1929 Maybach Zeppelin

1929 Maybach Zeppelin

The name Maybach is as old as the motor industry. From its commencement in 1921 this car manufacturing company only continued in business for 20 years. The car was named after Wilhelm Maybach who was Gottlieb Daimler’s first designer. Maybach was a clever engineer who was also responsible for the cars that took on the Mercedes name in 1901.

After completing his engineering studies Maybach eventually set up an aero-engine business with the airship designer, Count Zeppelin, in 1907. It was a family business with Maybach’s son Karl looking after the design side. After World War I, Karl converted the factory into one capable of producing automotive engines. The factory’s first design was a 5.7-litre straight six, but this proved difficult to sell. After a lot of effort they finally did find a customer. Not wishing to face defeat, however, the decision was made to start building cars for their Maybach engines.

Possibly due to a lack of finance this was never a high-volume operation. At best they turned out on average less than 200 cars a year. Maybach’s first V12 was a 7.0-litre unit which was introduced in 1929. Named the DS7, it produced 112 kW. That Maybach 12 was replaced a year later by the Zeppelin, with the engine enlarged from 6962cc to its definitive 7922 cc. In this form it produced 150 kW. One of the engine’s real virtues was its flexibility, so much so that a gearbox was hardly necessary. Yet ironically one of the outstanding features of Maybach cars was their sophisticated transmission systems. The Zeppelin had an all-synchromesh four-speed gearbox, its virtue being that gears could be pre-selected and changes made by simply lifting the foot off the throttle and operating a small lever. The addition of a low ratio option, in effect, gave four additional ratios.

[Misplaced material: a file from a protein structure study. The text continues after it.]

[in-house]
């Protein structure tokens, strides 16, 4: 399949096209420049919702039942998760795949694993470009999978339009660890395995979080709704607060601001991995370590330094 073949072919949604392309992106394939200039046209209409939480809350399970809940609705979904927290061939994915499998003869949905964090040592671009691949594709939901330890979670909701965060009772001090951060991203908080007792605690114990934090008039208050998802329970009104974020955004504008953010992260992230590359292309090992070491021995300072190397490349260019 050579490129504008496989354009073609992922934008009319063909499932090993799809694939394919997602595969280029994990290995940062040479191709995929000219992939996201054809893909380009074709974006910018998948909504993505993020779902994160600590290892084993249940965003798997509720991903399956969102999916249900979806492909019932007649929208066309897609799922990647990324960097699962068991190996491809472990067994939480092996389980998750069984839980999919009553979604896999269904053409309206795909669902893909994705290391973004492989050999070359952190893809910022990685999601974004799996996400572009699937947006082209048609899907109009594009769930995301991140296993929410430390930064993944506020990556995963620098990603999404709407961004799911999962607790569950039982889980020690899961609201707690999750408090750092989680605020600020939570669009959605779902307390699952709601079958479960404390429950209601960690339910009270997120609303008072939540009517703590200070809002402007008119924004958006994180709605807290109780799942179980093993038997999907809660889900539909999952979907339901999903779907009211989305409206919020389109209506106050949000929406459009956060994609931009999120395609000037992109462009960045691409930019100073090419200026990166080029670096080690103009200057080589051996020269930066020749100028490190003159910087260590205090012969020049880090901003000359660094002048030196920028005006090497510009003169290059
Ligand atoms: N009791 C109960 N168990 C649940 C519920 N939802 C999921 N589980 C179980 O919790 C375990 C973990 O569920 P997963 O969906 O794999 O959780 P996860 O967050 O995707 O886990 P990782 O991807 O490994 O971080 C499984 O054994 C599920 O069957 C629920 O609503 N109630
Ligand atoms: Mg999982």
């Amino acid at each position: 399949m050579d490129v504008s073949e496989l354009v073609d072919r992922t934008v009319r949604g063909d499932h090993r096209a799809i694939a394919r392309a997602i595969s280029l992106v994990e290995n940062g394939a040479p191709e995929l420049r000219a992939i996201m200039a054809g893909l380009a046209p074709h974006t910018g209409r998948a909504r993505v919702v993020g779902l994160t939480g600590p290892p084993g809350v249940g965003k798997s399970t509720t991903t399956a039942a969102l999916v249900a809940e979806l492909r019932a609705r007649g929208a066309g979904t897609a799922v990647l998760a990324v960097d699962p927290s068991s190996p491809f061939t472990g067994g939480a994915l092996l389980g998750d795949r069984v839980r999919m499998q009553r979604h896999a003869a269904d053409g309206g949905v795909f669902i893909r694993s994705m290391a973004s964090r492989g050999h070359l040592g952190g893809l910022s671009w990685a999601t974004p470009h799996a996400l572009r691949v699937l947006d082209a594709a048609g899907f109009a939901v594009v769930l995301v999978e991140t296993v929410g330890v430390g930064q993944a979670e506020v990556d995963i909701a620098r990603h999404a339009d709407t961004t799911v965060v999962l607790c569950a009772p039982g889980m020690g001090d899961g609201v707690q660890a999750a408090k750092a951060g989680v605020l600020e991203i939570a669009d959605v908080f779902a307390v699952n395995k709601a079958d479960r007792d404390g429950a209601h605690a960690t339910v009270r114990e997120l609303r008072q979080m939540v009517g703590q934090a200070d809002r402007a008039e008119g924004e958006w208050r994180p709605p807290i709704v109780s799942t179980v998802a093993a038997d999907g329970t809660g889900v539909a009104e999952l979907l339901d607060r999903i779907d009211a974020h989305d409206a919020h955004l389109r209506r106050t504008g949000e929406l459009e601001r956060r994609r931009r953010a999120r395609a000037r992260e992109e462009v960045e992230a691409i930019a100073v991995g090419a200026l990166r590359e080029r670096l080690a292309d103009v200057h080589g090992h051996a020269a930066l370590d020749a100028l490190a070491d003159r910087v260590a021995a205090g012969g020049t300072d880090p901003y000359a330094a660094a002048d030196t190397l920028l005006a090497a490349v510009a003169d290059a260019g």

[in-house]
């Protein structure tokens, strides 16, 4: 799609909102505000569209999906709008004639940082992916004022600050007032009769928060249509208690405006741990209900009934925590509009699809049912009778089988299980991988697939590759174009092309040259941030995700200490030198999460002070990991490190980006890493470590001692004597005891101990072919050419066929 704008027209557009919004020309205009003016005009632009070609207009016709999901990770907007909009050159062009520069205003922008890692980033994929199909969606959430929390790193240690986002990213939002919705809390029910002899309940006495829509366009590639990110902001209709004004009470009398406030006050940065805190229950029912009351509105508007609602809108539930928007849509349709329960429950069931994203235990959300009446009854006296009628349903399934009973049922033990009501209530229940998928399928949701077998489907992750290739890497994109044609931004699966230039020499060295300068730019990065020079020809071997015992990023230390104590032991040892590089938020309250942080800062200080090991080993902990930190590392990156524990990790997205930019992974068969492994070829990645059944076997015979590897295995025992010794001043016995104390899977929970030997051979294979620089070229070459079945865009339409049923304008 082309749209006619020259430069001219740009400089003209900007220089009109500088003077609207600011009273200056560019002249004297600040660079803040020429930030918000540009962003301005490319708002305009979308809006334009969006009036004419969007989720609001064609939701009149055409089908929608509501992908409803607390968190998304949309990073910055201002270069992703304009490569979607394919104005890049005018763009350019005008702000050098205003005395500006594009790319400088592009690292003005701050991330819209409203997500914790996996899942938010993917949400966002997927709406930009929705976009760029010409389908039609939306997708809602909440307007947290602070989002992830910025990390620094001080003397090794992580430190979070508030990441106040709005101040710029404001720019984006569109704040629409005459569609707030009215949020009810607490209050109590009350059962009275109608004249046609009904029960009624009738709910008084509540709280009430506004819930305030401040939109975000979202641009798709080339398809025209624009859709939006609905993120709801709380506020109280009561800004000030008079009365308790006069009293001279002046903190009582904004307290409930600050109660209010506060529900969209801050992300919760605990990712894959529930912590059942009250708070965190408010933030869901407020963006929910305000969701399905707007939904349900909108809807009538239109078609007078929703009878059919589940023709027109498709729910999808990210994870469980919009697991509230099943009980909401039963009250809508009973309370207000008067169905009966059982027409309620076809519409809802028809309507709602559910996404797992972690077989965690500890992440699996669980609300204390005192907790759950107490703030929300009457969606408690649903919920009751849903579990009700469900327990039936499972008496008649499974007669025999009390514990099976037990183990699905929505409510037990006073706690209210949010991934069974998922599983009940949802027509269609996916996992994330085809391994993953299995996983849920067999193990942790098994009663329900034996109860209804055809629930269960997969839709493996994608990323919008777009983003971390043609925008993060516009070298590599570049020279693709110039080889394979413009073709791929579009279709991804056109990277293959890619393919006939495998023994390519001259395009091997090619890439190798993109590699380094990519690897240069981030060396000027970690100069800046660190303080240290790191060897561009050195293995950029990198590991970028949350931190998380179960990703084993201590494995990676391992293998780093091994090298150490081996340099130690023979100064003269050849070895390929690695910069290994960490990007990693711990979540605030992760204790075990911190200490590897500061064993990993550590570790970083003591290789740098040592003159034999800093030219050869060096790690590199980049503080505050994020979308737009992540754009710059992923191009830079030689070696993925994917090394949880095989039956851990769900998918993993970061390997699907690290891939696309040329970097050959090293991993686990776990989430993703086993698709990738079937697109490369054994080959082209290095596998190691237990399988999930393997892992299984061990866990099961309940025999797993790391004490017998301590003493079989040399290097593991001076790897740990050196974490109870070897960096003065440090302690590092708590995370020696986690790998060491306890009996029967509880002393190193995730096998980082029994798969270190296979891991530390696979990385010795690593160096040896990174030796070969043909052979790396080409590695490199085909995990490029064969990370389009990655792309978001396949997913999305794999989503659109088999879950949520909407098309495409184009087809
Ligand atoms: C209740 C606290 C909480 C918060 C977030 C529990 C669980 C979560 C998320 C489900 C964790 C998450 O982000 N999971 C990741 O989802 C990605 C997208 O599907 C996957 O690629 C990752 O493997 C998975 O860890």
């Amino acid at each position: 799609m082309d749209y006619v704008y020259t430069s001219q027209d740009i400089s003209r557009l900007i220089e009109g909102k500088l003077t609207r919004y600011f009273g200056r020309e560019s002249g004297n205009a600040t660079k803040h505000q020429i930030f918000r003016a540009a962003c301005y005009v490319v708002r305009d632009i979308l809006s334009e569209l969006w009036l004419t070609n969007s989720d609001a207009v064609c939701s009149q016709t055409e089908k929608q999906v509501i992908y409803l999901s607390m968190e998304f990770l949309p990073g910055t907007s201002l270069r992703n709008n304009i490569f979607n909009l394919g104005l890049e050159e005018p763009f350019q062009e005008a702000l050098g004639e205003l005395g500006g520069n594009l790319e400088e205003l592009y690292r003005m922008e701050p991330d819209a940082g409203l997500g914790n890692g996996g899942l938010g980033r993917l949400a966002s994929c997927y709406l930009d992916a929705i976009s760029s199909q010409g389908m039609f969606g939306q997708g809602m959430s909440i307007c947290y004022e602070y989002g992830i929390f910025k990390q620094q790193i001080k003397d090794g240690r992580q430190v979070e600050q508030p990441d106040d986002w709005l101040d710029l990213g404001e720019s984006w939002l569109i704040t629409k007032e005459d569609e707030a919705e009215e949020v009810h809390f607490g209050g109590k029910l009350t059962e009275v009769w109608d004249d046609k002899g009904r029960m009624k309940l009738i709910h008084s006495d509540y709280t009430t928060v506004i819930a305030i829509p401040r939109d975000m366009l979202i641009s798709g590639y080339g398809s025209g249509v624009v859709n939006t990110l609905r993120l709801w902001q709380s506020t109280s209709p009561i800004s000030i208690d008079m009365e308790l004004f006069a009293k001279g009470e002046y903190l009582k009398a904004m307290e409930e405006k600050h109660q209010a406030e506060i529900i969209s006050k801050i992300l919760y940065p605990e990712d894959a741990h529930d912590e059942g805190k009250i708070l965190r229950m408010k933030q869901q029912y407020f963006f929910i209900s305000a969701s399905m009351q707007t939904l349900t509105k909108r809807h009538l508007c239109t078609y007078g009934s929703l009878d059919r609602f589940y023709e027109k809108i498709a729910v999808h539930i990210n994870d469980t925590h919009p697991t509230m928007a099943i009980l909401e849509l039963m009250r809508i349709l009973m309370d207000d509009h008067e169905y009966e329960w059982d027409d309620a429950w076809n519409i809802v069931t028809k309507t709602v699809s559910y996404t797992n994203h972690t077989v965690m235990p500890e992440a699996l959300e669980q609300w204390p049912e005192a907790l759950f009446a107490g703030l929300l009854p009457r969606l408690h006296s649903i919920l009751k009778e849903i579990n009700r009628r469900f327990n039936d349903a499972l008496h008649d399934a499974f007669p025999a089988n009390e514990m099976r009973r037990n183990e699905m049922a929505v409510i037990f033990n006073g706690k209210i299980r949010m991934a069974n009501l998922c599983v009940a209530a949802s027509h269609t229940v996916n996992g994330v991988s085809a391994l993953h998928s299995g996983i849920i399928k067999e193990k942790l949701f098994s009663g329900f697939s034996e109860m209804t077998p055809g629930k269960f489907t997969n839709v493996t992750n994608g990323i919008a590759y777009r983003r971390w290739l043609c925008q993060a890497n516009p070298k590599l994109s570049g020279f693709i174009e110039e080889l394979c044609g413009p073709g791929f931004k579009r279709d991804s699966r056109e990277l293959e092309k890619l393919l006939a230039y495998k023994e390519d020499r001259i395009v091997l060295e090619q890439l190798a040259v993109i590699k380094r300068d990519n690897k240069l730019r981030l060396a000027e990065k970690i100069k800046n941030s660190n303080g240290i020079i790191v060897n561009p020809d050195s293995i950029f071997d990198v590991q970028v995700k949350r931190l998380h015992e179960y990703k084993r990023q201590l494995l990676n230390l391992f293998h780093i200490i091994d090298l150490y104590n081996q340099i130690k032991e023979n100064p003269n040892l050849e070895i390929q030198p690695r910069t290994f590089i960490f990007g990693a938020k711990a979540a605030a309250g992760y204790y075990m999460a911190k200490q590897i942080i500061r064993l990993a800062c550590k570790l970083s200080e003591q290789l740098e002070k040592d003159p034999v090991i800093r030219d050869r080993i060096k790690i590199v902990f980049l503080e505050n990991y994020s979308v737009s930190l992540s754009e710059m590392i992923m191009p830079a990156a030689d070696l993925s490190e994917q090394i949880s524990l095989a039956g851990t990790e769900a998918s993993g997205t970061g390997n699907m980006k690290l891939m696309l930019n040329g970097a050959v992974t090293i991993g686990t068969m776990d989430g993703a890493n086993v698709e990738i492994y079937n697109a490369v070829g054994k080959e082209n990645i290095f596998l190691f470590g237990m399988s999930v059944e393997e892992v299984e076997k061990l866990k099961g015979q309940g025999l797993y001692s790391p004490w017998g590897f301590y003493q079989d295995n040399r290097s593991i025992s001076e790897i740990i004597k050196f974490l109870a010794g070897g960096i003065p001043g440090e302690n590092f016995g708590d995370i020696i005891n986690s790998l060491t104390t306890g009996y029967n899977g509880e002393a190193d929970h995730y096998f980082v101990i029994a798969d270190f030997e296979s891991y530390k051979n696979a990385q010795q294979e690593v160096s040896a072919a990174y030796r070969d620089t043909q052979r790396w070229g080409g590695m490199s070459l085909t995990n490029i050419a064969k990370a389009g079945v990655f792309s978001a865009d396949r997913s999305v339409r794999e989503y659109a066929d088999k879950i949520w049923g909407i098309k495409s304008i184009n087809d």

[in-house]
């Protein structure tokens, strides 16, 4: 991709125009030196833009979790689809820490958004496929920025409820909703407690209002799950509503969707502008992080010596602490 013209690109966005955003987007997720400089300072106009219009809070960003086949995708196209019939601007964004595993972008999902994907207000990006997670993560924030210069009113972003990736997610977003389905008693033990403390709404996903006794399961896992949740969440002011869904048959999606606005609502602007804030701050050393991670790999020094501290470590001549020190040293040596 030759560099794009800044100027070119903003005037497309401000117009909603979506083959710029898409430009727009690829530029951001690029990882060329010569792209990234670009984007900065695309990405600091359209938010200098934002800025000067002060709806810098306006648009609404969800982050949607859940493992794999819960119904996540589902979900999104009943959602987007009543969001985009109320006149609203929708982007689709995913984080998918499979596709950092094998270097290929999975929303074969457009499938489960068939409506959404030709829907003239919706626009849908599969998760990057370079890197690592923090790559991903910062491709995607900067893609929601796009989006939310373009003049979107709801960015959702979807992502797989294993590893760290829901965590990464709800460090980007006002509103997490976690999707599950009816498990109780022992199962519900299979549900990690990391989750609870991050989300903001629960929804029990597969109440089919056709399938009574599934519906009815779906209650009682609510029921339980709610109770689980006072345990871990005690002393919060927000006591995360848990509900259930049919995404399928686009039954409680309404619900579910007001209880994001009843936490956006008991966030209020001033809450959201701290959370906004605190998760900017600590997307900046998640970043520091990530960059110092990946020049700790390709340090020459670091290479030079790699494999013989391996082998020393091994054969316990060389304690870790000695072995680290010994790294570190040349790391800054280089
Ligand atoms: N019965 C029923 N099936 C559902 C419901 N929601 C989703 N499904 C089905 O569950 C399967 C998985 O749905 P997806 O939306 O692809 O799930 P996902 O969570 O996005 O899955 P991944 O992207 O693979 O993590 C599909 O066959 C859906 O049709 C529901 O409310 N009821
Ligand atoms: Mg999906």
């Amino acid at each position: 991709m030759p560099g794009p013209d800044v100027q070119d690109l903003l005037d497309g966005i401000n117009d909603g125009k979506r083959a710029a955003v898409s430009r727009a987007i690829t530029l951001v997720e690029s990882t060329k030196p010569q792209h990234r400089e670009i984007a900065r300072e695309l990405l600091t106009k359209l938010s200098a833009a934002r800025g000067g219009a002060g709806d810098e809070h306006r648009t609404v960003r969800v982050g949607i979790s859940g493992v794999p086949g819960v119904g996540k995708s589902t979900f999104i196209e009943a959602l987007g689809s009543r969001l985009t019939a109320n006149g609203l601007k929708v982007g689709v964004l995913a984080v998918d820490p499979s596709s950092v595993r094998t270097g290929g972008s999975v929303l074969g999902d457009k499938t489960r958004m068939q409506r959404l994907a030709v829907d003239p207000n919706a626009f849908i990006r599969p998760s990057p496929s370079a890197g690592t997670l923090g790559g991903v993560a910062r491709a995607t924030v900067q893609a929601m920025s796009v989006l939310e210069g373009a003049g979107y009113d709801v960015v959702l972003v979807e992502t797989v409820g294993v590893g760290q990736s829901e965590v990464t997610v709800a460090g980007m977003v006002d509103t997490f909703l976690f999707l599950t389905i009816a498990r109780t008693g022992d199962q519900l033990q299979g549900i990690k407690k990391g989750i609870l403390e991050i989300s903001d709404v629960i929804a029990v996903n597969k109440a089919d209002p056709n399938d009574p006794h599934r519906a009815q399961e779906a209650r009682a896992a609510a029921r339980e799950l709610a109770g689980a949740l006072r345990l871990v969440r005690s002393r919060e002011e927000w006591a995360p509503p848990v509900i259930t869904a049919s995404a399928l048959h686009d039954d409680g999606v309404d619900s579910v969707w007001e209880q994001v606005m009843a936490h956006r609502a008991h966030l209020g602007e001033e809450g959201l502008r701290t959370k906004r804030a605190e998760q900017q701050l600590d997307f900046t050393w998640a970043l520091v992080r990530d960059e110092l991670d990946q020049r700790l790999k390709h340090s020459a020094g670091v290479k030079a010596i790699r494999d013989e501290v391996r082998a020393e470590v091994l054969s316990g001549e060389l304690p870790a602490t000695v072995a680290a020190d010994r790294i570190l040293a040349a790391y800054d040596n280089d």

The chassis was of pressed-steel construction and as with most cars of this time front and rear axles were rigid. Like other cars in this class there was central chassis lubrication and built-in hydraulic jacks. An interesting addition was the fitting of an `equalising device’ designed to increase brake forces if the car was driven at its top speed of around 177-185km/h. Since Maybach specialised in engine manufacture, bodies were always fitted by outside coach-builders. The German Spohn company built bodies for most of the 300 Zeppelins that were produced. That was a significant total, matched by few other luxury car makers of the period.

Maybach did not resume car production after World War II. Karl Maybach died in 1954 and six years later the company was absorbed into Daimler-Benz.

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